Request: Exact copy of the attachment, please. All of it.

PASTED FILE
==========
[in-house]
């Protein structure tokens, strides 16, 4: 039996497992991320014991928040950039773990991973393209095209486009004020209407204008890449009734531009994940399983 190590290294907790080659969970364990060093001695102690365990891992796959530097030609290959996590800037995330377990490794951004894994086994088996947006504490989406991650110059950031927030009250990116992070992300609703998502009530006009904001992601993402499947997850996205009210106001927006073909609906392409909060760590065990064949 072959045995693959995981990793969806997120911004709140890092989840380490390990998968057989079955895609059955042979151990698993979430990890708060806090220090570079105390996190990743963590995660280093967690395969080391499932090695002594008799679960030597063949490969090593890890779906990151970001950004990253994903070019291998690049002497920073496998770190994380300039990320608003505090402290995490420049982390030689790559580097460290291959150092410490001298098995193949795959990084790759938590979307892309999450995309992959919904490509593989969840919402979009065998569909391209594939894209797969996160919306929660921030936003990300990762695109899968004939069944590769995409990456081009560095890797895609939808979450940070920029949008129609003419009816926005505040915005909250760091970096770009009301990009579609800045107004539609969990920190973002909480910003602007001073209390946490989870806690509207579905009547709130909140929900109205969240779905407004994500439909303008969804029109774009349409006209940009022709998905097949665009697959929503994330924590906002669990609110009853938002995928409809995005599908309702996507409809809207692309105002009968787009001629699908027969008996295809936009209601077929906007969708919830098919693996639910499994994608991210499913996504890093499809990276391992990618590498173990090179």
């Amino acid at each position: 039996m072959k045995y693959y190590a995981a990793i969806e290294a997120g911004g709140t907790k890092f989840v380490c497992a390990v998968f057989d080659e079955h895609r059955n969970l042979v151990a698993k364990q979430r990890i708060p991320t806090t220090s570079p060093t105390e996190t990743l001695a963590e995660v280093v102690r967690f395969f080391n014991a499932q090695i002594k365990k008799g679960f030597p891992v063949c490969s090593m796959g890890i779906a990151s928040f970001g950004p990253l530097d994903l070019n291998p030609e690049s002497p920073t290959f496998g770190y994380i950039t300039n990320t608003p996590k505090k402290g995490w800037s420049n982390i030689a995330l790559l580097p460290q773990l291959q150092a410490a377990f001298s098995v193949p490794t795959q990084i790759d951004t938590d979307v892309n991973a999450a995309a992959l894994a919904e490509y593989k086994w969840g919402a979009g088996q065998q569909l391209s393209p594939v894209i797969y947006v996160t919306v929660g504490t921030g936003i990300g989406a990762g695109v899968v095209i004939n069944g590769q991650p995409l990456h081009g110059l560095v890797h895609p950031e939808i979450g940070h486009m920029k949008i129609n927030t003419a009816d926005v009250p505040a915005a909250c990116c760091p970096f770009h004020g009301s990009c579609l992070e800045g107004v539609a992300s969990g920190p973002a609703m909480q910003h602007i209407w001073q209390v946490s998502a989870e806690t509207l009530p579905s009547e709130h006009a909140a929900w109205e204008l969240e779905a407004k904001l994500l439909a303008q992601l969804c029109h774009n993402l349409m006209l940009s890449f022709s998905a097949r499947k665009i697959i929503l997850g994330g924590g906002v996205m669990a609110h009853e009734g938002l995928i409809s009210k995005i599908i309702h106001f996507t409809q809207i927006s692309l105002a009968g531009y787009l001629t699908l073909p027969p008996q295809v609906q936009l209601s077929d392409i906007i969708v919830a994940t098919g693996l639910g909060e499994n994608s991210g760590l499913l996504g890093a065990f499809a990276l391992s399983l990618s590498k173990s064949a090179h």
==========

[in-house]
């Protein structure tokens, strides 16, 4: 039996497992991320014991928040950039773990991973393209095209486009004020209407204008890449009734531009994940399983 190590290294907790080659969970364990060093001695102690365990891992796959530097030609290959996590800037995330377990490794951004894994086994088996947006504490989406991650110059950031927030009250990116992070992300609703998502009530006009904001992601993402499947997850996205009210106001927006073909609906392409909060760590065990064949 072959045995693959995981990793969806997120911004709140890092989840380490390990998968057989079955895609059955042979151990698993979430990890708060806090220090570079105390996190990743963590995660280093967690395969080391499932090695002594008799679960030597063949490969090593890890779906990151970001950004990253994903070019291998690049002497920073496998770190994380300039990320608003505090402290995490420049982390030689790559580097460290291959150092410490001298098995193949795959990084790759938590979307892309999450995309992959919904490509593989969840919402979009065998569909391209594939894209797969996160919306929660921030936003990300990762695109899968004939069944590769995409990456081009560095890797895609939808979450940070920029949008129609003419009816926005505040915005909250760091970096770009009301990009579609800045107004539609969990920190973002909480910003602007001073209390946490989870806690509207579905009547709130909140929900109205969240779905407004994500439909303008969804029109774009349409006209940009022709998905097949665009697959929503994330924590906002669990609110009853938002995928409809995005599908309702996507409809809207692309105002009968787009001629699908027969008996295809936009209601077929906007969708919830098919693996639910499994994608991210499913996504890093499809990276391992990618590498173990090179």
């Amino acid at each position: 039996m072959k045995y693959y190590a995981a990793i969806e290294a997120g911004g709140t907790k890092f989840v380490c497992a390990v998968f057989d080659e079955h895609r059955n969970l042979v151990a698993k364990q979430r990890i708060p991320t806090t220090s570079p060093t105390e996190t990743l001695a963590e995660v280093v102690r967690f395969f080391n014991a499932q090695i002594k365990k008799g679960f030597p891992v063949c490969s090593m796959g890890i779906a990151s928040f970001g950004p990253l530097d994903l070019n291998p030609e690049s002497p920073t290959f496998g770190y994380i950039t300039n990320t608003p996590k505090k402290g995490w800037s420049n982390i030689a995330l790559l580097p460290q773990l291959q150092a410490a377990f001298s098995v193949p490794t795959q990084i790759d951004t938590d979307v892309n991973a999450a995309a992959l894994a919904e490509y593989k086994w969840g919402a979009g088996q065998q569909l391209s393209p594939v894209i797969y947006v996160t919306v929660g504490t921030g936003i990300g989406a990762g695109v899968v095209i004939n069944g590769q991650p995409l990456h081009g110059l560095v890797h895609p950031e939808i979450g940070h486009m920029k949008i129609n927030t003419a009816d926005v009250p505040a915005a909250c990116c760091p970096f770009h004020g009301s990009c579609l992070e800045g107004v539609a992300s969990g920190p973002a609703m909480q910003h602007i209407w001073q209390v946490s998502a989870e806690t509207l009530p579905s009547e709130h006009a909140a929900w109205e204008l969240e779905a407004k904001l994500l439909a303008q992601l969804c029109h774009n993402l349409m006209l940009s890449f022709s998905a097949r499947k665009i697959i929503l997850g994330g924590g906002v996205m669990a609110h009853e009734g938002l995928i409809s009210k995005i599908i309702h106001f996507t409809q809207i927006s692309l105002a009968g531009y787009l001629t699908l073909p027969p008996q295809v609906q936009l209601s077929d392409i906007i969708v919830a994940t098919g693996l639910g909060e499994n994608s991210g760590l499913l996504g890093a065990f499809a990276l391992s399983l990618s590498k173990s064949a090179h």